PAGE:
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The easiest way to make a wormery would be to use a large jar filled with soil but it is likely that the worms will stay in the middle of the jar and remain out of view.
To make the wormery described here you will need:
- 2 sheets of clear plastic each about 30 cm square
- 2 sheets of black card or strong black paper
- some blu-tac
- a 90 cm length of wood about 7 cm wide and 2 cm deep
- about 20 screws
- various types of soil, sand, compost
- and of course some worms
- a collection of dead leaves, grass clippings, potato peelings etc to feed your worms
- a saw
- a drill
- a screwdriver
Making the wormery:
- Saw the wood into three 30 cm lengths.
- Drill a few small drainage holes into one piece of wood. This will be the base. The drainage holes will allow water to drain out so that the soil does not become waterlogged. Worms will die if this happens.
- Screw the pieces of wood together into a U shape
- Screw a piece of plastic onto each side of the frame as shown in the first picture.
- Fill the wormery with layers of different coloured soil, compost and sand as shown in picture 2. Do not fill right up to the top. Each layer should be about 2 – 3 cms thick
- Place a thin layer of gravel or you could put a thin slice of turf on top.
- Using blu-tac, fix a sheet of black card or paper over the plastic. (The worms need to be kept in the dark).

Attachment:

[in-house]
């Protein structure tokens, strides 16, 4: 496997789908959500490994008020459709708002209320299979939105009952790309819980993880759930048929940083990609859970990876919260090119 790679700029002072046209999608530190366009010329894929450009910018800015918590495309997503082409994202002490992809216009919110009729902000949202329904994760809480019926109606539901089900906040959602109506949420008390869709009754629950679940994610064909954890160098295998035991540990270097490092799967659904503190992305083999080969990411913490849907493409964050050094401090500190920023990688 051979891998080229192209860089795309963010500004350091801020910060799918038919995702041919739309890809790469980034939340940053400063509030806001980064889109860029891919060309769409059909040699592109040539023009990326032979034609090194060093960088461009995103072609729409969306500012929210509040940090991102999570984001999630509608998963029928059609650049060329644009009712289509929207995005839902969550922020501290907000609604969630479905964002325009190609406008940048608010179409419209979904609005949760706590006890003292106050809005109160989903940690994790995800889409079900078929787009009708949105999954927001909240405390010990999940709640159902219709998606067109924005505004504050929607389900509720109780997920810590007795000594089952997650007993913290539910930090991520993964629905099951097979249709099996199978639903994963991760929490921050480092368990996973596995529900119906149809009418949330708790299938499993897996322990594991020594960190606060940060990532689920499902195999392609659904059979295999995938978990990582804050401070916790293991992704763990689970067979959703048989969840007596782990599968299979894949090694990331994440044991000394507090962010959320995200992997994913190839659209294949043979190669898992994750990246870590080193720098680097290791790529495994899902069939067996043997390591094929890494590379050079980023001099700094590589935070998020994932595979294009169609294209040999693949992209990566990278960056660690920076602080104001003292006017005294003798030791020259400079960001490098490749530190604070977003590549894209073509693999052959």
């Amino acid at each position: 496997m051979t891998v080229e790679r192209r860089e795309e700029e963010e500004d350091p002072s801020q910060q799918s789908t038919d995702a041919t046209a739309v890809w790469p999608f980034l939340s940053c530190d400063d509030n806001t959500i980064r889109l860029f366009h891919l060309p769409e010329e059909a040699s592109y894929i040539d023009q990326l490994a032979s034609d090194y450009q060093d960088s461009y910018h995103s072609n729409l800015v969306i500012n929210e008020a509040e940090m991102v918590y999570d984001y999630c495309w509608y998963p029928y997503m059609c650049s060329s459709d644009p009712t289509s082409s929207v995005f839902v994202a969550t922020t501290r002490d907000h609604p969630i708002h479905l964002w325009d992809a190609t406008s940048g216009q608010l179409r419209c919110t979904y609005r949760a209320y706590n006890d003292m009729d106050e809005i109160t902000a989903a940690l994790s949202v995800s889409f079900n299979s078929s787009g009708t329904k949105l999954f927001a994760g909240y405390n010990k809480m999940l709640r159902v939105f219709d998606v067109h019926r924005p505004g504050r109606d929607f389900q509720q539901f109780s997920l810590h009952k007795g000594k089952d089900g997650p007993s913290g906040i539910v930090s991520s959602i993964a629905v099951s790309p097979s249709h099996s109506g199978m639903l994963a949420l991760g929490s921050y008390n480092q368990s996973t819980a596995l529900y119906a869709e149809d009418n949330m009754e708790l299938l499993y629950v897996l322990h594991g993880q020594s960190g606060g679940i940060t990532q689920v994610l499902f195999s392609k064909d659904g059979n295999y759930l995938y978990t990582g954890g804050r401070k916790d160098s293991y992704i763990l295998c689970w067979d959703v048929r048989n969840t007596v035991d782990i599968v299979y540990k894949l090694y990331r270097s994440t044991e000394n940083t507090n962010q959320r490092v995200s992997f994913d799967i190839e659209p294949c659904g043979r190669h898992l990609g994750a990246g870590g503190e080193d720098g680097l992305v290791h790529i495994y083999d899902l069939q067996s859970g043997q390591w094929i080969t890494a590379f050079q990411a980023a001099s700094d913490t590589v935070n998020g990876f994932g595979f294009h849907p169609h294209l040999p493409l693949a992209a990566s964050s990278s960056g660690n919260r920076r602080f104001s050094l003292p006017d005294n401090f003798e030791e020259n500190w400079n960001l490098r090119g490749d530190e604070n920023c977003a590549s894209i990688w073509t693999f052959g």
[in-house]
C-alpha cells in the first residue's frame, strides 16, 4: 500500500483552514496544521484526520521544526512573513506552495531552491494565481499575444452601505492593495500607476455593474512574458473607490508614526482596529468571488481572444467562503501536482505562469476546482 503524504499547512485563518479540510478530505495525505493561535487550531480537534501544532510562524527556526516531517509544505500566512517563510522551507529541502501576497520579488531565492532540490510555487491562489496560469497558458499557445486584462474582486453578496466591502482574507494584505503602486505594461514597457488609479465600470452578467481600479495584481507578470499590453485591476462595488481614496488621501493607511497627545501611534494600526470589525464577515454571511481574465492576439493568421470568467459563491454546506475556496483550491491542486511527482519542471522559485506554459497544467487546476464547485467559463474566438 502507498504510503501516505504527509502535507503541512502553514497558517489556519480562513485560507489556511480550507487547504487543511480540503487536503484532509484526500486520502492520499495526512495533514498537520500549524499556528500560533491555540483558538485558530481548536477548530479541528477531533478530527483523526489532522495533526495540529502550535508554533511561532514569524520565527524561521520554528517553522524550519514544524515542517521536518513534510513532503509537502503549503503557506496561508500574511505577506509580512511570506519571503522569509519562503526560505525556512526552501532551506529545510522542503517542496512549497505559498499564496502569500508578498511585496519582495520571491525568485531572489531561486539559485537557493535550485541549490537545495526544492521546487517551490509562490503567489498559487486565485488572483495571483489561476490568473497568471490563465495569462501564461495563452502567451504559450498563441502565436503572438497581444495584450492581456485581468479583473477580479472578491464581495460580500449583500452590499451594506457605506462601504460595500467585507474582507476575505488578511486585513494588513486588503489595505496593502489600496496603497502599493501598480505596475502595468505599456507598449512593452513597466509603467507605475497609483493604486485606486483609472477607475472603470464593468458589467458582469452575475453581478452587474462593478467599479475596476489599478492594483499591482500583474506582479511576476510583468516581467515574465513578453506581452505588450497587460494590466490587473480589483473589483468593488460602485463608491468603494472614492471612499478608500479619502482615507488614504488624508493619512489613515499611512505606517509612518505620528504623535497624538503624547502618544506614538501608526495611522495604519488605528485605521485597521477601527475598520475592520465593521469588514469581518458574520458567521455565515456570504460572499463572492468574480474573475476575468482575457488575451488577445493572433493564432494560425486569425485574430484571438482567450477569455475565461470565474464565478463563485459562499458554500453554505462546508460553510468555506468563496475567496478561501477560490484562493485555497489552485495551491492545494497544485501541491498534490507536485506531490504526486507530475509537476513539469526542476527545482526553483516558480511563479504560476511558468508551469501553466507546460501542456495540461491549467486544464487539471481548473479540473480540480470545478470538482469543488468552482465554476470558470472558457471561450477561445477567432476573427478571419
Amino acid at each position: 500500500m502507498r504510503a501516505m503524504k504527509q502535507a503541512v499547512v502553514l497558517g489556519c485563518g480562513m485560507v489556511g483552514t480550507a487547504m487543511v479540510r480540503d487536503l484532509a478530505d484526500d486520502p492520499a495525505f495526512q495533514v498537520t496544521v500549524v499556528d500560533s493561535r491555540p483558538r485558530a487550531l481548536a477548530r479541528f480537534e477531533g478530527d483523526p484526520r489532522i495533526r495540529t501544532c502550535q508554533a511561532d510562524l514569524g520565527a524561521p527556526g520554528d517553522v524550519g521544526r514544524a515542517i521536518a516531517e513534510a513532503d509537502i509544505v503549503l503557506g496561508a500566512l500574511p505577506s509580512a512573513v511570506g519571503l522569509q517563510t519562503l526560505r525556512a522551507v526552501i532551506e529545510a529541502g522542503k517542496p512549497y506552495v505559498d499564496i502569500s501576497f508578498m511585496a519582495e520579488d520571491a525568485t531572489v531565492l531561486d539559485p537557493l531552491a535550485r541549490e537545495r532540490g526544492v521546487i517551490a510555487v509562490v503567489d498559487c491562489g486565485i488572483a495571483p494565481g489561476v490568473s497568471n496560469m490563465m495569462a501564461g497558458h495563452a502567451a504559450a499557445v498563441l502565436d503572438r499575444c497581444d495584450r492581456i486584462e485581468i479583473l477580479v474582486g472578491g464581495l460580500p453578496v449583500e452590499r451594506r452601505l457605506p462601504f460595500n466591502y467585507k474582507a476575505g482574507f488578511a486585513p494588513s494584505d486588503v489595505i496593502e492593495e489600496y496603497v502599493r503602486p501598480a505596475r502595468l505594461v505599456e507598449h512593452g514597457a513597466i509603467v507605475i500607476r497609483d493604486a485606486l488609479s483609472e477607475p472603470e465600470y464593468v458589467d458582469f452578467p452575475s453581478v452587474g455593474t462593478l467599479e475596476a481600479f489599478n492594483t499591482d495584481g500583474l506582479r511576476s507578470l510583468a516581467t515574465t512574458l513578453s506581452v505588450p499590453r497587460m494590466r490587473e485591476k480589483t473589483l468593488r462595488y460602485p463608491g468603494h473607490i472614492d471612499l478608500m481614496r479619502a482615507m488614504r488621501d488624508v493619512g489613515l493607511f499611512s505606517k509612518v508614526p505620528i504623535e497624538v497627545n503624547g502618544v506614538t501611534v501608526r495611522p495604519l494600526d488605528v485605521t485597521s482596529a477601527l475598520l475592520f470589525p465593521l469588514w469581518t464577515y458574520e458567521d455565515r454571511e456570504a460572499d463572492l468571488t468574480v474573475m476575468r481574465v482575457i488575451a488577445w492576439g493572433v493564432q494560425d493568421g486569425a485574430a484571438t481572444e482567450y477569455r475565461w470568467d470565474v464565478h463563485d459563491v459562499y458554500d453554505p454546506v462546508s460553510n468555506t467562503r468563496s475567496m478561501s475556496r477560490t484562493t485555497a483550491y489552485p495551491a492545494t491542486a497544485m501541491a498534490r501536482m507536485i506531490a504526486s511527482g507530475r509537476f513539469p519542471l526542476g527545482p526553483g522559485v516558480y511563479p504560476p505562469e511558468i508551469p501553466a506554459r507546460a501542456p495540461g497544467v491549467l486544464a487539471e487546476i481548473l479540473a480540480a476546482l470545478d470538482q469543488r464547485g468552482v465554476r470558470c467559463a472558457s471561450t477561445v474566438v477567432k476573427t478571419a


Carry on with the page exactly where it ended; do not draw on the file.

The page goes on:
- Lightly water the soil. (The soil must be kept damp).
- Place the wormery in a cool shady place. The worms will die if they are too hot or in the sunlight.)
- Dig up two or three worms and place them in the wormery. (They will burrow down into the soil).
- Place some dead leaves or grass clippings on the top. (This is food for your worms).
- Leave the wormery for several days but don’t forget to make sure that your worms have a supply of dead leaves or grass clippings and do not let the soil dry completely. Avoid taking off the paper to peep as this will make the worms move into the centre of the wormery and out of view.
- After few days remove the black paper to see how the worms have tunnelled in the soil. You may also see worm casts on the surface just as you sometimes see on the lawn.
Don’t keep your worms for more than a week or so or they will die.
Tip out the soil to release the worms but have a close look in the soil to see if you can see any egg capsules or cocoons. They are very small (about 4 times as big as a pin head) brown and shaped like a lemon. Young worms will be developing inside these cocoons.
Click here to download the printer friendly version
Click here for more information about keeping a wormery to compost household waste
Click here for more information about earthworms